Monday, June 29, 2009

Corny Magic

How magic become corny, one letter at a time:


Saturday, June 27, 2009

Words Spoken with Force

"Words spoken with force create particles."
Mei-mei Berssenbrugge

(Thanks to William Keckler)

Thursday, June 25, 2009

Zing Zang Zoom

"Zing Zang Zoom" is the magic phrase of a new Ringling Bros. and Barnum & Bailey Circus show. The director explains: "We created the story of a young magician (the 'zingmaster') and the magic words 'Zing Zang Zoom' he uses, and the audience learns how to use them during the course of the show to create all sorts of wonderful, magical occurrences and create the different circus acts."

Tuesday, June 23, 2009


"Time is the magic word," suggests Monotone, an indie rock band from the Netherlands. They might be right:

"Did you catch that magic word? Time."
—Ross Campbell, How to Really Love Your Teen (2004)

"Protected by the magic word 'Time.'"
—Wilfred Burchett, "South of the 17th Parallel" (1955)

"The magic of Time, the greatest of all magics."
—Michael Scott, The Alchemist (2008)

But here's our favorite:

"This is the truly special magic of time: The mystery can be fully revealed and still remain mystery."
—Tarthang Tulku, Dynamics of Time and Space (1994)

Monday, June 22, 2009

Singing an Inner Song

"I believe that everybody is singing an inner song, and the question isn't whether we are or not — we are! — the question is whether this is a song of power or a song of weakness; whether it is a song of love or a song of hatred. That's the question."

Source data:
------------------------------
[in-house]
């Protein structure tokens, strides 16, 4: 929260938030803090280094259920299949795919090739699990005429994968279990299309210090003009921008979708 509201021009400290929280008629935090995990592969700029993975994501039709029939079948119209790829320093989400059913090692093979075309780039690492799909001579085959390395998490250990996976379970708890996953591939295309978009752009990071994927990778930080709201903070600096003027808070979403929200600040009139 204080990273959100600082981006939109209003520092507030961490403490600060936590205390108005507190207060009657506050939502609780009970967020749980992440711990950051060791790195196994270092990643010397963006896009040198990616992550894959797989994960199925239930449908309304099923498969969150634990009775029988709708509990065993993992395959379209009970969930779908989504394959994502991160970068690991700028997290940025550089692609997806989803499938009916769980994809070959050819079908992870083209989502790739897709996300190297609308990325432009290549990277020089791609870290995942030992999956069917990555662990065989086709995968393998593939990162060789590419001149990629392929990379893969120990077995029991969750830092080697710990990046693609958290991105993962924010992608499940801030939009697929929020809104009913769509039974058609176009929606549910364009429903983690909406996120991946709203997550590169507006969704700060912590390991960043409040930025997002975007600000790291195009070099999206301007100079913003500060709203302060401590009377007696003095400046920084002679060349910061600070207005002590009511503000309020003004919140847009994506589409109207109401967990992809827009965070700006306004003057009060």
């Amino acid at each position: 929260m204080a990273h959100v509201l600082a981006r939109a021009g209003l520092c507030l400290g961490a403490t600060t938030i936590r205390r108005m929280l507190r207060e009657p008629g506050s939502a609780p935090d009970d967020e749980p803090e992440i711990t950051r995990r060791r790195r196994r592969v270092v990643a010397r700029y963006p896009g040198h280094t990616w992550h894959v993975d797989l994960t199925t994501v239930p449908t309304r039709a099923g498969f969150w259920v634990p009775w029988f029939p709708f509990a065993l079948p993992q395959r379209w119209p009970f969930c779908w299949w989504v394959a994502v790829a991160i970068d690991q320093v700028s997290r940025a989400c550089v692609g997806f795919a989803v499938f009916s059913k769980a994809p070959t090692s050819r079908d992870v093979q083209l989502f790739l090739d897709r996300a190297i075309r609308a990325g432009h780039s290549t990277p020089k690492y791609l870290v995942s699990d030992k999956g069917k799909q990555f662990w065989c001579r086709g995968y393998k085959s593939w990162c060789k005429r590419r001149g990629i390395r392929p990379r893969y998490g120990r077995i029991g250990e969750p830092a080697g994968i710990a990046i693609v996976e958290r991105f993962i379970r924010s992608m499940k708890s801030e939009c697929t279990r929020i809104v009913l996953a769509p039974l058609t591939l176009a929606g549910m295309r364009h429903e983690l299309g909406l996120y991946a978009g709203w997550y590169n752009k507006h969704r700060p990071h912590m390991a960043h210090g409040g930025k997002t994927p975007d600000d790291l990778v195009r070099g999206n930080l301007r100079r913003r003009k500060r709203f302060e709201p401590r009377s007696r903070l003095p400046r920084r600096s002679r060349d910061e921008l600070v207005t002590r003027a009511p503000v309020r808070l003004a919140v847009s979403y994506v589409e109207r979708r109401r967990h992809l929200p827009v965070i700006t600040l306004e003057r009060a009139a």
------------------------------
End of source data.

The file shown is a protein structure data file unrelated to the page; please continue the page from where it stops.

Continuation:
Eugene Burger, from his interview in The Magic Circular (May 2009)

Sunday, June 21, 2009


Pbth is a magic word "so powerful, you cannot spell it, and it can dispel the worst of insults or even the dreaded evil eye. . . . Just put two lips together, stick out your tongue, and blow. It's so easy that kids use it all the time" (Joann Hankamer).

(For other strange and unusual voweless words, don't miss our dictionary of all-consonat words.)

Friday, June 19, 2009

One Talismanic Word

"Van Wyck Brooks has remarked that every writer possesses in his vocabulary one talismanic word which suggests the essential secret of his personality."
The South Atlantic Quarterly

Wednesday, June 17, 2009

Silence as a Word of Great Power

Thomas Merton, the celebrated Trappist monk, suggested that "The contemplative waits in silence and when he is 'answered,' it is not so much by a word that bursts into his silence. It is by this silence itself suddenly, inexplicably, revealing itself to him as a word of great power" (Contemplative Prayer, qtd. in Spiritual Gardening by Pegg Streep).

Tuesday, June 16, 2009

Generous and Stingy

Generous and stingy are both magic words. Here's proof:

"In one experiment, [Duke University economist Dan] Ariely gave a group of volunteers t-shirts with the word 'generous' printed on them and gave another group shirts that said 'stingy.' It turned out the the people behaved according to the word on the shirts they were given, even when the word was printed inside the shirt so that no one else could see it." (Source.) (Thanks, Gordon!)